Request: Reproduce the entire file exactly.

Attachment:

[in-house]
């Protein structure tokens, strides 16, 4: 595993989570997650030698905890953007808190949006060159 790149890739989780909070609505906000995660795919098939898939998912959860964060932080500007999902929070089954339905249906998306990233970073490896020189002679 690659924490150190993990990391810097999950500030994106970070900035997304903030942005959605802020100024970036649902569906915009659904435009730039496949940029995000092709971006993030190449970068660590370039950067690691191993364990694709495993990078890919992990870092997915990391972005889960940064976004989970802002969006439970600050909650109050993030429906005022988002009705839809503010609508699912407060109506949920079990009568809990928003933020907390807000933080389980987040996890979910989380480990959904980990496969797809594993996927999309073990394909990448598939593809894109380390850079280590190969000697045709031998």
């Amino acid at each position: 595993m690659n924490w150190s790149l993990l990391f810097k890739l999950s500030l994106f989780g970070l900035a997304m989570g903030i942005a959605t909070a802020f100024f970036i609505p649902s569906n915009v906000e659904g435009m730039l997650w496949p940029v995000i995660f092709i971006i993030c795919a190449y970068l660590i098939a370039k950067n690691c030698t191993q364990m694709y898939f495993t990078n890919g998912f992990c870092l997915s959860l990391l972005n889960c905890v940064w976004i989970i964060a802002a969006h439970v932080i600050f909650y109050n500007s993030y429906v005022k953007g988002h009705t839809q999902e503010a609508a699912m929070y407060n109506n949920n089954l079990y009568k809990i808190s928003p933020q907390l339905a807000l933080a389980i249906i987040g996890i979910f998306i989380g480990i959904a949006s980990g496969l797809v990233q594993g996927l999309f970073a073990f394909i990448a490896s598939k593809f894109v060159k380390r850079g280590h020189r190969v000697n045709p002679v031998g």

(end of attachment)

[in-house]
């Protein structure tokens, strides 16, 4: 595993989570997650030698905890953007808190949006060159 790149890739989780909070609505906000995660795919098939898939998912959860964060932080500007999902929070089954339905249906998306990233970073490896020189002679 690659924490150190993990990391810097999950500030994106970070900035997304903030942005959605802020100024970036649902569906915009659904435009730039496949940029995000092709971006993030190449970068660590370039950067690691191993364990694709495993990078890919992990870092997915990391972005889960940064976004989970802002969006439970600050909650109050993030429906005022988002009705839809503010609508699912407060109506949920079990009568809990928003933020907390807000933080389980987040996890979910989380480990959904980990496969797809594993996927999309073990394909990448598939593809894109380390850079280590190969000697045709031998």
């Amino acid at each position: 595993m690659n924490w150190s790149l993990l990391f810097k890739l999950s500030l994106f989780g970070l900035a997304m989570g903030i942005a959605t909070a802020f100024f970036i609505p649902s569906n915009v906000e659904g435009m730039l997650w496949p940029v995000i995660f092709i971006i993030c795919a190449y970068l660590i098939a370039k950067n690691c030698t191993q364990m694709y898939f495993t990078n890919g998912f992990c870092l997915s959860l990391l972005n889960c905890v940064w976004i989970i964060a802002a969006h439970v932080i600050f909650y109050n500007s993030y429906v005022k953007g988002h009705t839809q999902e503010a609508a699912m929070y407060n109506n949920n089954l079990y009568k809990i808190s928003p933020q907390l339905a807000l933080a389980i249906i987040g996890i979910f998306i989380g480990i959904a949006s980990g496969l797809v990233q594993g996927l999309f970073a073990f394909i990448a490896s598939k593809f894109v060159k380390r850079g280590h020189r190969v000697n045709p002679v031998g």